Medical Training in Philadelphia

After several premed semesters, Dr. Meadows was accepted to the Women’s Medical College of Pennsylvania, the first medical school exclusively for women founded in 1850 and known for accepting nontraditional students. However, her admission was to begin the following year, so instead of whiling away that time in Ohio, Dr. Meadows went to Brussels, Belgium, where she studied medicine for a year (in French) before returning to Philadelphia (with French-speaking children), where she enrolled her children in public school, recruited au pairs from France, and completed her MD in 4 years.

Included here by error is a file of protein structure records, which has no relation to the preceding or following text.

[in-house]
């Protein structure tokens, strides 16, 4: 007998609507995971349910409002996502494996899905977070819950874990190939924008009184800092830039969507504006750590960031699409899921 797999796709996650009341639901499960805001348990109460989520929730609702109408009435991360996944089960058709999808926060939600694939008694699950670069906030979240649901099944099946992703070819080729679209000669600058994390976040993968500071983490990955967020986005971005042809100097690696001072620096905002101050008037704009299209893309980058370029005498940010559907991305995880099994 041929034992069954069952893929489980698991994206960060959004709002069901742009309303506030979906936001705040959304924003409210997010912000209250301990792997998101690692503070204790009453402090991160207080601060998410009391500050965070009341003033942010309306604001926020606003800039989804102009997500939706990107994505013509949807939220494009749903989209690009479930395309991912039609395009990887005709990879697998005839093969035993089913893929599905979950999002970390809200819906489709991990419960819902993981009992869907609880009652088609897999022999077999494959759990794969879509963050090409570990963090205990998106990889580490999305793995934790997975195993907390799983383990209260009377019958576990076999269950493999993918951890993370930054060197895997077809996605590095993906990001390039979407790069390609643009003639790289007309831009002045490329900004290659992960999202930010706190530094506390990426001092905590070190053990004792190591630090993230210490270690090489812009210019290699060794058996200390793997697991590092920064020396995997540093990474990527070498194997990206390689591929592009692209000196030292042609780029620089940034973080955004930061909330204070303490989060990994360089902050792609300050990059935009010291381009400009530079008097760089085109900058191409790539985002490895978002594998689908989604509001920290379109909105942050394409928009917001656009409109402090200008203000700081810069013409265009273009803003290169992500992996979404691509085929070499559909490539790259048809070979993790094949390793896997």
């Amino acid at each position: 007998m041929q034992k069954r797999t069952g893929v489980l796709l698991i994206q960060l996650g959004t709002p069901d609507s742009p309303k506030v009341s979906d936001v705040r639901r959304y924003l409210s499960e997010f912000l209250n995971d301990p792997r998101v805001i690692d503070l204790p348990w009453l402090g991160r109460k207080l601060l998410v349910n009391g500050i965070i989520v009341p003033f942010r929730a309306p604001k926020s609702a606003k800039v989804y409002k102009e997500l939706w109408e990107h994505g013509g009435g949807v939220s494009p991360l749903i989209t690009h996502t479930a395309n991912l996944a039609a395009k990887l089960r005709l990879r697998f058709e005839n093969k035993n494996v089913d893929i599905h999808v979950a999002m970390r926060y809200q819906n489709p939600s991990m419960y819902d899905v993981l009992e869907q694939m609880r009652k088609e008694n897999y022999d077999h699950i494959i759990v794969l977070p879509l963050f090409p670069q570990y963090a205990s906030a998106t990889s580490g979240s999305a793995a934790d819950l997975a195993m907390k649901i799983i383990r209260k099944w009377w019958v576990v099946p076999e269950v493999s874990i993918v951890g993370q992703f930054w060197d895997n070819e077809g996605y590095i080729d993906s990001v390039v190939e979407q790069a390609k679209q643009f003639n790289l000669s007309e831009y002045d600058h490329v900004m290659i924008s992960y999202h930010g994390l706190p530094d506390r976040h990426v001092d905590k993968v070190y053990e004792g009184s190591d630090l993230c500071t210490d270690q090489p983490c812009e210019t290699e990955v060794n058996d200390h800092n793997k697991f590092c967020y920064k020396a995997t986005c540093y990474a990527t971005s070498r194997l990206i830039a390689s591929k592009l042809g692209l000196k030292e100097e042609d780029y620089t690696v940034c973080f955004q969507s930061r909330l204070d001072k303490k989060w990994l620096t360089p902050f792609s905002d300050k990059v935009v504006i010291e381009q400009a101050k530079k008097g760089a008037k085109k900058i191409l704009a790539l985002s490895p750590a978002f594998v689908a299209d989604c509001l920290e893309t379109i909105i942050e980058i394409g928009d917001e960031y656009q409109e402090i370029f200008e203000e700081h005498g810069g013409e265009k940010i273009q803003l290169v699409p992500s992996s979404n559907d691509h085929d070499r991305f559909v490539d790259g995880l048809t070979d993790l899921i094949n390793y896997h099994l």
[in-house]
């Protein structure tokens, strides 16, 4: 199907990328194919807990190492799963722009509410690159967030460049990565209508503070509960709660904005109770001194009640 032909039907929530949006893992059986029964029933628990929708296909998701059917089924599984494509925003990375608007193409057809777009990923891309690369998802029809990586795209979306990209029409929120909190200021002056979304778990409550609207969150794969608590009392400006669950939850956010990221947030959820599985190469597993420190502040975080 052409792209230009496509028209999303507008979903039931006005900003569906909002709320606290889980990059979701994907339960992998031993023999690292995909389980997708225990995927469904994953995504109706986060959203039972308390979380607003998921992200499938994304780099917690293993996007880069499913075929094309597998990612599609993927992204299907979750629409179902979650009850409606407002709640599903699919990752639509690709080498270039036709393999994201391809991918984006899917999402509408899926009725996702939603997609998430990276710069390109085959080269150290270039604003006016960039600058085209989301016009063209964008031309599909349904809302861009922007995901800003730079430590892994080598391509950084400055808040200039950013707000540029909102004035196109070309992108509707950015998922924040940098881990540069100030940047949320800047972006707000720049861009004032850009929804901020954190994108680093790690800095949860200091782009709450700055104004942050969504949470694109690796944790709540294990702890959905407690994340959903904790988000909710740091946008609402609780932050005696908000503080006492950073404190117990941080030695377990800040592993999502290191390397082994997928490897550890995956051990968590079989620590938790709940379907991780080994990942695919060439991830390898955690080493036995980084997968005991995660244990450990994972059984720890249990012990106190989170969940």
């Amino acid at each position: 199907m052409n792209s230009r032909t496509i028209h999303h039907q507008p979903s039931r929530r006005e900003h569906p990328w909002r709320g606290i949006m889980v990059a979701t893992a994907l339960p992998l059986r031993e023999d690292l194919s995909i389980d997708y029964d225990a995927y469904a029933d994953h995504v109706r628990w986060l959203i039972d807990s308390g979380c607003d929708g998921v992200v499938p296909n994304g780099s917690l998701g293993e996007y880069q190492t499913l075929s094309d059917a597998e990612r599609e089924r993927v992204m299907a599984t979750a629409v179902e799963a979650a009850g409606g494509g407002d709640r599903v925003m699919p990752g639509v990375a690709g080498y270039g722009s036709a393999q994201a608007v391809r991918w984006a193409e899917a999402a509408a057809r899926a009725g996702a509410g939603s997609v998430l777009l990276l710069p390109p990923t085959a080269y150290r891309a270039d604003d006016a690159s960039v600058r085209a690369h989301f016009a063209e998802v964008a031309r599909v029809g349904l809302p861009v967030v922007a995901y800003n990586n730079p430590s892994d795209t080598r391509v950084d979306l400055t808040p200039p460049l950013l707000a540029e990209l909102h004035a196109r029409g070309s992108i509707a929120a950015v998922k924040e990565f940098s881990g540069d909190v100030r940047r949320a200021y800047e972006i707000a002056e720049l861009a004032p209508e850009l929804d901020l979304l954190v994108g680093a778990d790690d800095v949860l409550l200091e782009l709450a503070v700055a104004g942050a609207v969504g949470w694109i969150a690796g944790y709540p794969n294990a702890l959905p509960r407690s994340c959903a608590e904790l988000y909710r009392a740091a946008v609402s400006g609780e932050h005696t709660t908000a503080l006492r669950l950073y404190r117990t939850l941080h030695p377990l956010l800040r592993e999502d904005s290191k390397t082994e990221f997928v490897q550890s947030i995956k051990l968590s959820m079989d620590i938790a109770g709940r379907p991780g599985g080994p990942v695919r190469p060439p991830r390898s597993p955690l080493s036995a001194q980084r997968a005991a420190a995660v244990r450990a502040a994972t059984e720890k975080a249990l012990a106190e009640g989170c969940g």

Dr. Meadows’ training in pediatrics was at St. Christopher’s Hospital for Children, where she learned to love the study of blood and was intrigued with the problem of cancer in children. “I always wanted to do pediatrics and was actually the local mother-doc in the neighborhood wherever I lived, so I thought I might as well do it for real. Children’s Hospital of Philadelphia was the place to be for pediatric oncology, but there was no room for me in the fellowship program, since Dr. Audrey Evans already had four fellows. However, 3 months after I talked to Audrey, Dr. Giulio D’Angio visited me and offered me a fellowship position doing a research project that involved reviewing charts at three large centers of children who had been treated for cancer.”

Birth of Childhood Cancer Survivorship Programs